6 comments:

HILLBLOGGER said...

Thank you for publishing the terrible "statistics."

thepoetryman said...

Hello, Hill...

Terrifying statistics is what they are, literally and figuratively.

Parke Burgess said...

So we now know, "Israel started it." But where does that leave us?

Violence is always very expensive, prohibitively so. But violence used by the powerful to eviscerate the weak is especially vile. To redeem themselves, Israel must take the lead toward peace here, eventually transforming the "Holy Land" into a place remotely deserving of the name. But given the suffering Israel has unleashed in this and many earlier conflicts, they have made their work much, much more difficult.

Naj said...

Hi HILLIBLOGGER and Parke, welcome to Neo-Resistance.

Violence is expensive, but not if it is spent on foreign budget. Israel received hand out money to be violent!
I am a believer of the power of the people; and i am a believer of Israel's democracy. The violence we are seeing is the collective will of a majority of blood thirsty population who are "phobic" about Arabs. Just as i kill spiders because i am spidero-phobic, Israelis kill arabs because they hate them, and genuinely fear them.

When you are wealthy, and when you are given the opportunity to kill your adversary without consequence (legal or financial) you would care little about the "ecosystem" that you disrupt by killing (humans or spiders).

What needs to change, fundamentally, is the heart of the majority of Israilites. When i hear a young Jewish boy, whom I have seen grow up from cradle, is now saying things like: "My mommy says we are special because we are jewish. Jewish people 'sense' t things" I shudder with disgust. Israelis need to question themselves if they want peace; and need to question the premise of "this is our ancestral land."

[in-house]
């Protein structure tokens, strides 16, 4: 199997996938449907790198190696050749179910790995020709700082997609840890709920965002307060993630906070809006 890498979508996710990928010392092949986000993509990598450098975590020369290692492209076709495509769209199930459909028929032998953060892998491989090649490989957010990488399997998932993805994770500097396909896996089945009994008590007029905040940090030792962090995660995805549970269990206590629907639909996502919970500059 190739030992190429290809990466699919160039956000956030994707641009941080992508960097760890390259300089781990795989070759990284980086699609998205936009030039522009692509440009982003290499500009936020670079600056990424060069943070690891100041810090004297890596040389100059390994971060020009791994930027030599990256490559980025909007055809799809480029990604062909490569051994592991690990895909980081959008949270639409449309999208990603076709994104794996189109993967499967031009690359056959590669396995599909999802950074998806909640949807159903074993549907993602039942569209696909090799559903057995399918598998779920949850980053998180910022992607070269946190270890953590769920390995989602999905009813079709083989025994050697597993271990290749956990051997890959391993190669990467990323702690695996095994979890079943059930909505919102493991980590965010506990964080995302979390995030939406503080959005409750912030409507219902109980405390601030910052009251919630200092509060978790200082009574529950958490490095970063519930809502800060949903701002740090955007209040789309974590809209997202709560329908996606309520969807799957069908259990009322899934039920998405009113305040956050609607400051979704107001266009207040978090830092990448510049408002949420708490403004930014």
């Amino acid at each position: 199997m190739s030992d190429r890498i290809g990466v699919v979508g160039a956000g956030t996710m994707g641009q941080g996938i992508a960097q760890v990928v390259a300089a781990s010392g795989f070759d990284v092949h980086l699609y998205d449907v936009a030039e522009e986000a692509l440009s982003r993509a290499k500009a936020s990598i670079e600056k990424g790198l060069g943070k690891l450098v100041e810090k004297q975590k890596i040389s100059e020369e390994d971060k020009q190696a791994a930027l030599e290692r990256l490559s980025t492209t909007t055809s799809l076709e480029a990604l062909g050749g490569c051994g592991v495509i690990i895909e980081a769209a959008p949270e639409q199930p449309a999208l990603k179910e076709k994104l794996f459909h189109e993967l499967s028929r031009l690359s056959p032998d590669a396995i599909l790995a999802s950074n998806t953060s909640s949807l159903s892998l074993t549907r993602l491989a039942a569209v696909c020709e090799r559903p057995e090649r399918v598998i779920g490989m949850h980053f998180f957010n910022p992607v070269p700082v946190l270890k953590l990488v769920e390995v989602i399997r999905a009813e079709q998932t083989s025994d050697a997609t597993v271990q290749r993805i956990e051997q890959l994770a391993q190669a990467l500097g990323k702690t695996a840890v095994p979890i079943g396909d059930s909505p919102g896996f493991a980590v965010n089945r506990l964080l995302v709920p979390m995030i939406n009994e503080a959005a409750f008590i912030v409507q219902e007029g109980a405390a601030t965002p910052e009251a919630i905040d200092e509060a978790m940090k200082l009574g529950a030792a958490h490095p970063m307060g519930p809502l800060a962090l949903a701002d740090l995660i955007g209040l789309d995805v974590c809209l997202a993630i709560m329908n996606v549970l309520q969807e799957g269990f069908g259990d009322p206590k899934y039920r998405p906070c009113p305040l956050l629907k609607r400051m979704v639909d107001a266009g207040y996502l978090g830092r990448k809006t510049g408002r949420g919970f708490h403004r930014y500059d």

Would some generation of American-Indians backed by China be one day justified to kill and mime us out of our New Jersey homes??

choclosteve said...

Interesting analysis, but as the saying goes, it takes two to tango, and I am unhappy with both sides. In my younger years I hitch hiked around Syria and Jordan back when the West Bank and part of Jerusalem were still Jordanian (1964). I was shocked and dismayed at the level of hatred I
saw. Now, some 45 years later, things have only gotten worse, and the barriers to peace have gotten higher. I do not see a Bishop Tutu, Mahatma
Gandhi, or Martin Luther King getting any influence on either side. Clearly a win/lose would end up a lose/lose- we need to see a win/win that can only come from peace and forgiving, and not through the continued violence that is the enemy of us all.

Naj said...

Choclosteve,

YEs I have also witnessed this unrelenting visceral hatred between Arabs and Israelis as well.

However, unfortunately, Israelis have worked very hard in the past 40 years to EARN the hatred that is directed at them.

A part of the problem, in my opinion is the cultural AND religious similarity between the two groups. To me, they seem like brothers who hate themselves, but take their hatred out on the "other".

What is disturbing, however, is that a small group, Palestinians are paying the price. It was the Egyptians who stirred the shit to begin with; and it was they who made peace first. Palestinians are victimized by a WORLD of opportunism, instrumental to political gains of crooks and criminals, from washington, to tel aviv to Moscos to Paris, to Bonn, to London all across arabian peninsula and all the way to Tehran
...